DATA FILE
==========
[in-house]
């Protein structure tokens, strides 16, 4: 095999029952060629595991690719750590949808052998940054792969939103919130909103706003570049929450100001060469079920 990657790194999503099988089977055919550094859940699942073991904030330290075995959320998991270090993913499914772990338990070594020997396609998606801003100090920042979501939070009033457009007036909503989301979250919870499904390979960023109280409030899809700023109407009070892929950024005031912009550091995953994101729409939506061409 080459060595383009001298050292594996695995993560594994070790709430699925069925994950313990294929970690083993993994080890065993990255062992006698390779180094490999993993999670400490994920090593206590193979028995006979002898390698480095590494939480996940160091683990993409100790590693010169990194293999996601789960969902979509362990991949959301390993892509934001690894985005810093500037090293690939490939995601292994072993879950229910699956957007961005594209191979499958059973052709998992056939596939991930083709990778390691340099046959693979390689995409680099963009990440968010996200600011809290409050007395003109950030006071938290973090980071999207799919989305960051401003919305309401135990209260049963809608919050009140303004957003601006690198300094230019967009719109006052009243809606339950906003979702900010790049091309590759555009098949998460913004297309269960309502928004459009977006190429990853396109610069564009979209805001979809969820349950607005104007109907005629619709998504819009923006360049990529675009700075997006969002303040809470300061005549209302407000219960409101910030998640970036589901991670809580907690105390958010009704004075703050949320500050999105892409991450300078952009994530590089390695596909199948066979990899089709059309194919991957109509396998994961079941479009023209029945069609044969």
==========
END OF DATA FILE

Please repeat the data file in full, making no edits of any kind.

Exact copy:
[in-house]
């Protein structure tokens, strides 16, 4: 095999029952060629595991690719750590949808052998940054792969939103919130909103706003570049929450100001060469079920 990657790194999503099988089977055919550094859940699942073991904030330290075995959320998991270090993913499914772990338990070594020997396609998606801003100090920042979501939070009033457009007036909503989301979250919870499904390979960023109280409030899809700023109407009070892929950024005031912009550091995953994101729409939506061409 080459060595383009001298050292594996695995993560594994070790709430699925069925994950313990294929970690083993993994080890065993990255062992006698390779180094490999993993999670400490994920090593206590193979028995006979002898390698480095590494939480996940160091683990993409100790590693010169990194293999996601789960969902979509362990991949959301390993892509934001690894985005810093500037090293690939490939995601292994072993879950229910699956957007961005594209191979499958059973052709998992056939596939991930083709990778390691340099046959693979390689995409680099963009990440968010996200600011809290409050007395003109950030006071938290973090980071999207799919989305960051401003919305309401135990209260049963809608919050009140303004957003601006690198300094230019967009719109006052009243809606339950906003979702900010790049091309590759555009098949998460913004297309269960309502928004459009977006190429990853396109610069564009979209805001979809969820349950607005104007109907005629619709998504819009923006360049990529675009700075997006969002303040809470300061005549209302407000219960409101910030998640970036589901991670809580907690105390958010009704004075703050949320500050999105892409991450300078952009994530590089390695596909199948066979990899089709059309194919991957109509396998994961079941479009023209029945069609044969």